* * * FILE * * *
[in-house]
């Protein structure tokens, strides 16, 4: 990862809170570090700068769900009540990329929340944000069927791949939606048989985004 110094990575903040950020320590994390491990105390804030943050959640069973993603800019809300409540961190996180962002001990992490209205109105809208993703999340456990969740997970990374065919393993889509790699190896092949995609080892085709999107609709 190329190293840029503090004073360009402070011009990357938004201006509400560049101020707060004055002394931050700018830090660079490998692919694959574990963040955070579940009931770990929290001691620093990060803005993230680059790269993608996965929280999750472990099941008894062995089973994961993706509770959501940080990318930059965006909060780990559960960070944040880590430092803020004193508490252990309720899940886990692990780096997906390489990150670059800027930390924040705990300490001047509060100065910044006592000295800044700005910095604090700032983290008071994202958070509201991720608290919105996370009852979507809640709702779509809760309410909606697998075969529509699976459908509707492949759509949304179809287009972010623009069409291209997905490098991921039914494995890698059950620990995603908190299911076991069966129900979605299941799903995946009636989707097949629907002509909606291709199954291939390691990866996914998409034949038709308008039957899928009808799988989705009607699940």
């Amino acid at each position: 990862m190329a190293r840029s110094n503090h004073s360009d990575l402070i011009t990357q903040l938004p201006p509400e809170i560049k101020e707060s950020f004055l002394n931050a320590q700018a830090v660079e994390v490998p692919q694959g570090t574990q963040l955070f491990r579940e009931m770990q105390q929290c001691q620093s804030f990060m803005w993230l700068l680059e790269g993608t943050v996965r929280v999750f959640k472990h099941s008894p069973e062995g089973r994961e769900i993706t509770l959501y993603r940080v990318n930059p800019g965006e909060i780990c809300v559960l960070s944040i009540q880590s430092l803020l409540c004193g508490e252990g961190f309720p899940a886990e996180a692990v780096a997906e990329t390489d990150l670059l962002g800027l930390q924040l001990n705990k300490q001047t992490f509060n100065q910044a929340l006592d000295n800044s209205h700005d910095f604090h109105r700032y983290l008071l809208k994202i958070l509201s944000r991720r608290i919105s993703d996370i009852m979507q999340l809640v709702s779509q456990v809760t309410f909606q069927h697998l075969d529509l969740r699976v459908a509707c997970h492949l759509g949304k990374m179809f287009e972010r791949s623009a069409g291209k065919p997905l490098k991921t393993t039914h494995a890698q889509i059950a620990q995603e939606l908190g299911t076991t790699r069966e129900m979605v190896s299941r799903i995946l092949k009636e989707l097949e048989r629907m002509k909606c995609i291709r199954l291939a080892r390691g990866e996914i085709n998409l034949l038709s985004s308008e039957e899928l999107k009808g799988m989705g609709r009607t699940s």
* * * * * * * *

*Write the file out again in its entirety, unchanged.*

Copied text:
[in-house]
């Protein structure tokens, strides 16, 4: 990862809170570090700068769900009540990329929340944000069927791949939606048989985004 110094990575903040950020320590994390491990105390804030943050959640069973993603800019809300409540961190996180962002001990992490209205109105809208993703999340456990969740997970990374065919393993889509790699190896092949995609080892085709999107609709 190329190293840029503090004073360009402070011009990357938004201006509400560049101020707060004055002394931050700018830090660079490998692919694959574990963040955070579940009931770990929290001691620093990060803005993230680059790269993608996965929280999750472990099941008894062995089973994961993706509770959501940080990318930059965006909060780990559960960070944040880590430092803020004193508490252990309720899940886990692990780096997906390489990150670059800027930390924040705990300490001047509060100065910044006592000295800044700005910095604090700032983290008071994202958070509201991720608290919105996370009852979507809640709702779509809760309410909606697998075969529509699976459908509707492949759509949304179809287009972010623009069409291209997905490098991921039914494995890698059950620990995603908190299911076991069966129900979605299941799903995946009636989707097949629907002509909606291709199954291939390691990866996914998409034949038709308008039957899928009808799988989705009607699940």
């Amino acid at each position: 990862m190329a190293r840029s110094n503090h004073s360009d990575l402070i011009t990357q903040l938004p201006p509400e809170i560049k101020e707060s950020f004055l002394n931050a320590q700018a830090v660079e994390v490998p692919q694959g570090t574990q963040l955070f491990r579940e009931m770990q105390q929290c001691q620093s804030f990060m803005w993230l700068l680059e790269g993608t943050v996965r929280v999750f959640k472990h099941s008894p069973e062995g089973r994961e769900i993706t509770l959501y993603r940080v990318n930059p800019g965006e909060i780990c809300v559960l960070s944040i009540q880590s430092l803020l409540c004193g508490e252990g961190f309720p899940a886990e996180a692990v780096a997906e990329t390489d990150l670059l962002g800027l930390q924040l001990n705990k300490q001047t992490f509060n100065q910044a929340l006592d000295n800044s209205h700005d910095f604090h109105r700032y983290l008071l809208k994202i958070l509201s944000r991720r608290i919105s993703d996370i009852m979507q999340l809640v709702s779509q456990v809760t309410f909606q069927h697998l075969d529509l969740r699976v459908a509707c997970h492949l759509g949304k990374m179809f287009e972010r791949s623009a069409g291209k065919p997905l490098k991921t393993t039914h494995a890698q889509i059950a620990q995603e939606l908190g299911t076991t790699r069966e129900m979605v190896s299941r799903i995946l092949k009636e989707l097949e048989r629907m002509k909606c995609i291709r199954l291939a080892r390691g990866e996914i085709n998409l034949l038709s985004s308008e039957e899928l999107k009808g799988m989705g609709r009607t699940s």